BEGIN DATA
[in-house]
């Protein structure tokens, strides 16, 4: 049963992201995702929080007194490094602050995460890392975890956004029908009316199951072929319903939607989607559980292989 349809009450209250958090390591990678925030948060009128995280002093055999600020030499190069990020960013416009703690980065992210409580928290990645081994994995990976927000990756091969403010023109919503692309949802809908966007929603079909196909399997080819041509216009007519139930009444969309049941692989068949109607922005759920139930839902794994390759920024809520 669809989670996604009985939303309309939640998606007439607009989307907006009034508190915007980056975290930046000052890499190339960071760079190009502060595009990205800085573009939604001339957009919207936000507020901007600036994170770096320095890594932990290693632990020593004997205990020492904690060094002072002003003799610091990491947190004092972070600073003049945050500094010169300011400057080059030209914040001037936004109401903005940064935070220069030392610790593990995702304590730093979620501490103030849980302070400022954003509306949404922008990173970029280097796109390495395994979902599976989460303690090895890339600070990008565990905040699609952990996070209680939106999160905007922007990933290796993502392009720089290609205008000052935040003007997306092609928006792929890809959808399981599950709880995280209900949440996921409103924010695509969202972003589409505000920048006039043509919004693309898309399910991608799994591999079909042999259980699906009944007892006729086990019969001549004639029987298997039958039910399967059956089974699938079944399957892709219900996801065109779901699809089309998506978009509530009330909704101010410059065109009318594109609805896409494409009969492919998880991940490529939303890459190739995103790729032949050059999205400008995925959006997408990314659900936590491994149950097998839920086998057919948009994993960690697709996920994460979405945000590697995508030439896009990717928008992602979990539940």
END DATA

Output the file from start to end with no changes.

[in-house]
């Protein structure tokens, strides 16, 4: 049963992201995702929080007194490094602050995460890392975890956004029908009316199951072929319903939607989607559980292989 349809009450209250958090390591990678925030948060009128995280002093055999600020030499190069990020960013416009703690980065992210409580928290990645081994994995990976927000990756091969403010023109919503692309949802809908966007929603079909196909399997080819041509216009007519139930009444969309049941692989068949109607922005759920139930839902794994390759920024809520 669809989670996604009985939303309309939640998606007439607009989307907006009034508190915007980056975290930046000052890499190339960071760079190009502060595009990205800085573009939604001339957009919207936000507020901007600036994170770096320095890594932990290693632990020593004997205990020492904690060094002072002003003799610091990491947190004092972070600073003049945050500094010169300011400057080059030209914040001037936004109401903005940064935070220069030392610790593990995702304590730093979620501490103030849980302070400022954003509306949404922008990173970029280097796109390495395994979902599976989460303690090895890339600070990008565990905040699609952990996070209680939106999160905007922007990933290796993502392009720089290609205008000052935040003007997306092609928006792929890809959808399981599950709880995280209900949440996921409103924010695509969202972003589409505000920048006039043509919004693309898309399910991608799994591999079909042999259980699906009944007892006729086990019969001549004639029987298997039958039910399967059956089974699938079944399957892709219900996801065109779901699809089309998506978009509530009330909704101010410059065109009318594109609805896409494409009969492919998880991940490529939303890459190739995103790729032949050059999205400008995925959006997408990314659900936590491994149950097998839920086998057919948009994993960690697709996920994460979405945000590697995508030439896009990717928008992602979990539940």